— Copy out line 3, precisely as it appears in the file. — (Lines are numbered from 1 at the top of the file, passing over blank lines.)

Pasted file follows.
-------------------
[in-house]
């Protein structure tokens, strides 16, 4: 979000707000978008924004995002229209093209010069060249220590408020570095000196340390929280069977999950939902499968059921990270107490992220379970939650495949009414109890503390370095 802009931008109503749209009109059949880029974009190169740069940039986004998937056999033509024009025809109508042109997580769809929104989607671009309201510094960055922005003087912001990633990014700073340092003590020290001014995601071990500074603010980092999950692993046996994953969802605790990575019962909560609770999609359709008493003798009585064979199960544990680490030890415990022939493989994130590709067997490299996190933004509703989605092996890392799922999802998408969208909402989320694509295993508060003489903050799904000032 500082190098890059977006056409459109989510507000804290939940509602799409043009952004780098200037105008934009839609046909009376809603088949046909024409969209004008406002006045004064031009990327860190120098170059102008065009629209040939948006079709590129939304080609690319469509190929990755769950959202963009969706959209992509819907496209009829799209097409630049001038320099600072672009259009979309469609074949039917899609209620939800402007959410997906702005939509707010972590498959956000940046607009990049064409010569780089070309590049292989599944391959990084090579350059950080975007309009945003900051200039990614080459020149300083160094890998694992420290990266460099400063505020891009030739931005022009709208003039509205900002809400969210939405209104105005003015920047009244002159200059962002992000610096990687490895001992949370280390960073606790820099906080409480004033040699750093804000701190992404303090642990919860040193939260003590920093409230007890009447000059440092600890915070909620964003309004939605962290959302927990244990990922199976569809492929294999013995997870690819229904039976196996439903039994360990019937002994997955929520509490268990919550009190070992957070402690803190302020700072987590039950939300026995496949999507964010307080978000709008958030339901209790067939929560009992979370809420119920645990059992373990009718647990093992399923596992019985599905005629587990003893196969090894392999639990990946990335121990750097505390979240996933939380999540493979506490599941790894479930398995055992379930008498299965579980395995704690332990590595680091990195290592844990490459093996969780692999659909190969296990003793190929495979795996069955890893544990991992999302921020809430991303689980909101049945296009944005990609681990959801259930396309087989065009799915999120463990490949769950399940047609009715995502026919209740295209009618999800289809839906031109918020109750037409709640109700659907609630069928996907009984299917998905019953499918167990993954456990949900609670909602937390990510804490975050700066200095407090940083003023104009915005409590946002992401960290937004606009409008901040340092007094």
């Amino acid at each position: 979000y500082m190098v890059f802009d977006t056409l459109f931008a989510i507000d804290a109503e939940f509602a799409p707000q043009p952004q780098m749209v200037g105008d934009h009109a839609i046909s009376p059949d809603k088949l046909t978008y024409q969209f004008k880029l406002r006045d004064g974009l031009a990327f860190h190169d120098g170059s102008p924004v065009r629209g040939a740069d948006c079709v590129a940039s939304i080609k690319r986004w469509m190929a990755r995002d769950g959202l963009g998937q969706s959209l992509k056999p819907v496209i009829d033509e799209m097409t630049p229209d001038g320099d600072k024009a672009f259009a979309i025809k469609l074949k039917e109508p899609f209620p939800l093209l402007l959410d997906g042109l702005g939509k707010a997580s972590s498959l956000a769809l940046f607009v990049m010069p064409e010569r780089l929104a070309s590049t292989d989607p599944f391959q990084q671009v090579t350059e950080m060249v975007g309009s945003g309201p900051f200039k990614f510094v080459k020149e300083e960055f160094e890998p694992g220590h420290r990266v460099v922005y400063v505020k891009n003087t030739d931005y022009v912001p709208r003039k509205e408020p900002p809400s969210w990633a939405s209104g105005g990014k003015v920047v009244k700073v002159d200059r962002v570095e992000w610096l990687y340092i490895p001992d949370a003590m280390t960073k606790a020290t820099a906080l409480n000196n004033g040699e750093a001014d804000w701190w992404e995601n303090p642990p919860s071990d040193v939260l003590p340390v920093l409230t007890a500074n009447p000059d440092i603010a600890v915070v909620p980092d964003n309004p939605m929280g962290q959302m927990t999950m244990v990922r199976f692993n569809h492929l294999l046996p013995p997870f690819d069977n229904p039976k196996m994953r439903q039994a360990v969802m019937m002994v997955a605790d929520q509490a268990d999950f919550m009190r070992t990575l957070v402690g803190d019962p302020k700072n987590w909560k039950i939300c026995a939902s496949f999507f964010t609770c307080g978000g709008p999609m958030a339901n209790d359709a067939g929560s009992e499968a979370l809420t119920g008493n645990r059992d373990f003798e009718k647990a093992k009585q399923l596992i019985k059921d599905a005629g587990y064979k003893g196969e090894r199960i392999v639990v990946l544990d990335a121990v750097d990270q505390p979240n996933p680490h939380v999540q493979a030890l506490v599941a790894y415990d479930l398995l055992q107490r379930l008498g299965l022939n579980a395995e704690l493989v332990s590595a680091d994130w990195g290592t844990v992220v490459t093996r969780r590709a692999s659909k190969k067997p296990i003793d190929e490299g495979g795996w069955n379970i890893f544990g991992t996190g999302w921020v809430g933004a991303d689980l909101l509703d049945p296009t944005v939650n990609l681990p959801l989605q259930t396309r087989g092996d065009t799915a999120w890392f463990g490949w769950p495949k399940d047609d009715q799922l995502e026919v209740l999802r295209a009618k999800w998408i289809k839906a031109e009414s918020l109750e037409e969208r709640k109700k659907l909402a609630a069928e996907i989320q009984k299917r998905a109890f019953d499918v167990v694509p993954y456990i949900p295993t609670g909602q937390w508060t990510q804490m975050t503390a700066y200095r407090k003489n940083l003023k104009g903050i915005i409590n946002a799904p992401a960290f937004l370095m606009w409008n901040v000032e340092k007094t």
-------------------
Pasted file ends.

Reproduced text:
């Amino acid at each position: 979000y500082m190098v890059f802009d977006t056409l459109f931008a989510i507000d804290a109503e939940f509602a799409p707000q043009p952004q780098m749209v200037g105008d934009h009109a839609i046909s009376p059949d809603k088949l046909t978008y024409q969209f004008k880029l406002r006045d004064g974009l031009a990327f860190h190169d120098g170059s102008p924004v065009r629209g040939a740069d948006c079709v590129a940039s939304i080609k690319r986004w469509m190929a990755r995002d769950g959202l963009g998937q969706s959209l992509k056999p819907v496209i009829d033509e799209m097409t630049p229209d001038g320099d600072k024009a672009f259009a979309i025809k469609l074949k039917e109508p899609f209620p939800l093209l402007l959410d997906g042109l702005g939509k707010a997580s972590s498959l956000a769809l940046f607009v990049m010069p064409e010569r780089l929104a070309s590049t292989d989607p599944f391959q990084q671009v090579t350059e950080m060249v975007g309009s945003g309201p900051f200039k990614f510094v080459k020149e300083e960055f160094e890998p694992g220590h420290r990266v460099v922005y400063v505020k891009n003087t030739d931005y022009v912001p709208r003039k509205e408020p900002p809400s969210w990633a939405s209104g105005g990014k003015v920047v009244k700073v002159d200059r962002v570095e992000w610096l990687y340092i490895p001992d949370a003590m280390t960073k606790a020290t820099a906080l409480n000196n004033g040699e750093a001014d804000w701190w992404e995601n303090p642990p919860s071990d040193v939260l003590p340390v920093l409230t007890a500074n009447p000059d440092i603010a600890v915070v909620p980092d964003n309004p939605m929280g962290q959302m927990t999950m244990v990922r199976f692993n569809h492929l294999l046996p013995p997870f690819d069977n229904p039976k196996m994953r439903q039994a360990v969802m019937m002994v997955a605790d929520q509490a268990d999950f919550m009190r070992t990575l957070v402690g803190d019962p302020k700072n987590w909560k039950i939300c026995a939902s496949f999507f964010t609770c307080g978000g709008p999609m958030a339901n209790d359709a067939g929560s009992e499968a979370l809420t119920g008493n645990r059992d373990f003798e009718k647990a093992k009585q399923l596992i019985k059921d599905a005629g587990y064979k003893g196969e090894r199960i392999v639990v990946l544990d990335a121990v750097d990270q505390p979240n996933p680490h939380v999540q493979a030890l506490v599941a790894y415990d479930l398995l055992q107490r379930l008498g299965l022939n579980a395995e704690l493989v332990s590595a680091d994130w990195g290592t844990v992220v490459t093996r969780r590709a692999s659909k190969k067997p296990i003793d190929e490299g495979g795996w069955n379970i890893f544990g991992t996190g999302w921020v809430g933004a991303d689980l909101l509703d049945p296009t944005v939650n990609l681990p959801l989605q259930t396309r087989g092996d065009t799915a999120w890392f463990g490949w769950p495949k399940d047609d009715q799922l995502e026919v209740l999802r295209a009618k999800w998408i289809k839906a031109e009414s918020l109750e037409e969208r709640k109700k659907l909402a609630a069928e996907i989320q009984k299917r998905a109890f019953d499918v167990v694509p993954y456990i949900p295993t609670g909602q937390w508060t990510q804490m975050t503390a700066y200095r407090k003489n940083l003023k104009g903050i915005i409590n946002a799904p992401a960290f937004l370095m606009w409008n901040v000032e340092k007094t």